The House café: Kicking out the jams

By Kelly Johnson

The Midwest now has a second home to prominent independent rock bands on tour: DeKalb’s own The House Café, 263 E. Lincoln Highway.

In association with Kickstand Productions, The House is bursting onto the indie rock road map this fall with an impressive roster boasting some of today’s well-known bands. DeKalb has proven it is a worthy host for groups looking for an alternative venue to the Chicago area.

“Some bands that I’ve booked have bypassed Chicago completely because the market there is sometimes oversaturated with so many shows,” said Kickstand Productions founder John Ugolini. “DeKalb is a rich market where it’s far enough away from Chicago but it’s perfect for [touring bands] routing between bigger places like Iowa City, Milwaukee, Minneapolis and St. Louis.”

As a result, indie bands such as The Gossip, Troubled Hubble, Duvall and Of Montreal are just a few of the more recognizable names gracing the schedule for The House Café this fall.

After getting his feet wet through independent booking at various venues around DeKalb and in Rockford, Ugolini’s Kickstand Productions was offered a regular booking job through The House Café after it reopened its doors this past April. Through these connections, he has been able to establish a reputation through word-of-mouth.

“The bigger bands that have played here have really enjoyed the experience,” Ugolini said. “When Fear Before the March of Flames played here twice to sold-out shows, they went back and spoke highly of DeKalb and now their [booking] agency will contact me for shows.”

One appeal to the shows has been the fact that they are all ages. With many venues in Chicago employing an 18 or 21-and-over age limit, The House Café offers a more welcoming environment. This, in turn, attracted a younger crowd for the hardcore shows over the summer with bands like Bear vs. Shark, Fear Before the March of Flames and HORSE the Band.

Emily Ericson, a sophomore English major, attends the Thursday night shows at The House regularly.

“I’m totally for all-ages music,” Ericson said. “I can’t even think of the number of times I’ve wanted to see a show and wasn’t able to because of my age, but The House shows are open to everyone.”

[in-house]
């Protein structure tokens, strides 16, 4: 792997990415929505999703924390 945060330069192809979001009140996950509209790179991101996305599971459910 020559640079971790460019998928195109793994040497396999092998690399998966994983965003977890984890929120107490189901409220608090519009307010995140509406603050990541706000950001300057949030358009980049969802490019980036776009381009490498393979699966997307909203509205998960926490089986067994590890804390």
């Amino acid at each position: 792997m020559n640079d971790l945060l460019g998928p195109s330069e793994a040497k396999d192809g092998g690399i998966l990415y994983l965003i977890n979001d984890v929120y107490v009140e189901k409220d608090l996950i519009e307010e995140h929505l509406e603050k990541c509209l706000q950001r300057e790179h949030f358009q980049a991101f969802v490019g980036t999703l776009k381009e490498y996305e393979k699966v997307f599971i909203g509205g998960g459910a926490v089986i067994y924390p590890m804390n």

The college campus aspect is key. As opposed to a larger town like Rockford, which is also close to Chicago, DeKalb benefits from the large student demographic. The campus atmosphere is also conducive to promoting culture and the arts.

One concern about the popularity of the venue however, is the crowd capacity. According to Ugolini, the approximate capacity for The House Café without seating is 300 people. This is a problem when a band such as Murder By Death draws around 400 people as they did in the beginning of the summer.

“We’ve never had to refuse anyone yet from coming in to a show,” Ugolini said. “The capacity number is generally nice; it accommodates many of the acts that people are willing to see for $10.”

Kickstand Productions operates solely as an independent organization. There are no bank loans involved and every dollar up to this point has been made from running shows. Ugolini has the luxury and responsibility of handling the money all himself, and all of the money made from shows that Kickstand books goes back into funding future shows and making bids on

touring bands.

The successes of the shows over the summer and early into this fall have sustained this trend. According to Ugolini, the increasing attendance has allowed him to make bids on larger bands that are coming to the area such as Of Montreal and The Gossip.

For the near future, Kickstand is firmly committed to building a presence for The House Café in the NIU area. According to Ugolini, DeKalb benefits from an already well-established local scene.

“DeKalb is very fortunate to have good solid local bands,” Ugolini said. “It’s nice to know that when there are big touring bands that I will be able to offer supporting local bands that will be able to draw enough people on their own.”

The exposure of up and coming bands is an aspect that Ericson also enjoys.

“It’s great to see high school bands from around the area playing at the House as well,” Ericson said. “It’s great to see them get to have as much exposure as the touring bands.”